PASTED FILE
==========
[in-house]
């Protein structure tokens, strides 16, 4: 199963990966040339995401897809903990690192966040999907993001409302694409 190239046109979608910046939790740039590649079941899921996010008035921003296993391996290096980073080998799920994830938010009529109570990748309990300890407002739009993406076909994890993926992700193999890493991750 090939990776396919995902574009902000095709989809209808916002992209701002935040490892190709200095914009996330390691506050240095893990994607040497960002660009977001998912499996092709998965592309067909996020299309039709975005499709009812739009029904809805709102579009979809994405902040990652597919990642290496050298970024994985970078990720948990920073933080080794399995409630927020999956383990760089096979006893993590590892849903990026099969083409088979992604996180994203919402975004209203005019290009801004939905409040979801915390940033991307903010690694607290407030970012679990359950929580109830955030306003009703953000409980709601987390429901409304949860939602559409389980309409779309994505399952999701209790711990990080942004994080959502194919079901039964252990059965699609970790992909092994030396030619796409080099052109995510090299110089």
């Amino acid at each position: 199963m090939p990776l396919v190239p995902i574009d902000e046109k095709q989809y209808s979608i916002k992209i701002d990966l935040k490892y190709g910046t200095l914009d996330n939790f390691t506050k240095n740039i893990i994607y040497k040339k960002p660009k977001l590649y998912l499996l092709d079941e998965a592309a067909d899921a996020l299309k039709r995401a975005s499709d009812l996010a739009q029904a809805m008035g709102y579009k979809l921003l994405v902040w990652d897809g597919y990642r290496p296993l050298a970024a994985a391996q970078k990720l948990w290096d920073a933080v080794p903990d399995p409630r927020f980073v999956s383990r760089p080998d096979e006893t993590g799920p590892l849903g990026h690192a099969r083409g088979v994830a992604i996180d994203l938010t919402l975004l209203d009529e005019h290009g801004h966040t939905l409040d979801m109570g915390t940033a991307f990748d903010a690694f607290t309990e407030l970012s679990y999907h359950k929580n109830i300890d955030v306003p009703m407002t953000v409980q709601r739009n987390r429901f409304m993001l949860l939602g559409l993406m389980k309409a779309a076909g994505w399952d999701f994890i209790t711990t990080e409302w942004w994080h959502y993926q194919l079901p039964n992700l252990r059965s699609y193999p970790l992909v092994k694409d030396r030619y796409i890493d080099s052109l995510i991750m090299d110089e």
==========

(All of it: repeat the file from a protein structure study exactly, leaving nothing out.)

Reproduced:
[in-house]
């Protein structure tokens, strides 16, 4: 199963990966040339995401897809903990690192966040999907993001409302694409 190239046109979608910046939790740039590649079941899921996010008035921003296993391996290096980073080998799920994830938010009529109570990748309990300890407002739009993406076909994890993926992700193999890493991750 090939990776396919995902574009902000095709989809209808916002992209701002935040490892190709200095914009996330390691506050240095893990994607040497960002660009977001998912499996092709998965592309067909996020299309039709975005499709009812739009029904809805709102579009979809994405902040990652597919990642290496050298970024994985970078990720948990920073933080080794399995409630927020999956383990760089096979006893993590590892849903990026099969083409088979992604996180994203919402975004209203005019290009801004939905409040979801915390940033991307903010690694607290407030970012679990359950929580109830955030306003009703953000409980709601987390429901409304949860939602559409389980309409779309994505399952999701209790711990990080942004994080959502194919079901039964252990059965699609970790992909092994030396030619796409080099052109995510090299110089």
């Amino acid at each position: 199963m090939p990776l396919v190239p995902i574009d902000e046109k095709q989809y209808s979608i916002k992209i701002d990966l935040k490892y190709g910046t200095l914009d996330n939790f390691t506050k240095n740039i893990i994607y040497k040339k960002p660009k977001l590649y998912l499996l092709d079941e998965a592309a067909d899921a996020l299309k039709r995401a975005s499709d009812l996010a739009q029904a809805m008035g709102y579009k979809l921003l994405v902040w990652d897809g597919y990642r290496p296993l050298a970024a994985a391996q970078k990720l948990w290096d920073a933080v080794p903990d399995p409630r927020f980073v999956s383990r760089p080998d096979e006893t993590g799920p590892l849903g990026h690192a099969r083409g088979v994830a992604i996180d994203l938010t919402l975004l209203d009529e005019h290009g801004h966040t939905l409040d979801m109570g915390t940033a991307f990748d903010a690694f607290t309990e407030l970012s679990y999907h359950k929580n109830i300890d955030v306003p009703m407002t953000v409980q709601r739009n987390r429901f409304m993001l949860l939602g559409l993406m389980k309409a779309a076909g994505w399952d999701f994890i209790t711990t990080e409302w942004w994080h959502y993926q194919l079901p039964n992700l252990r059965s699609y193999p970790l992909v092994k694409d030396r030619y796409i890493d080099s052109l995510i991750m090299d110089e």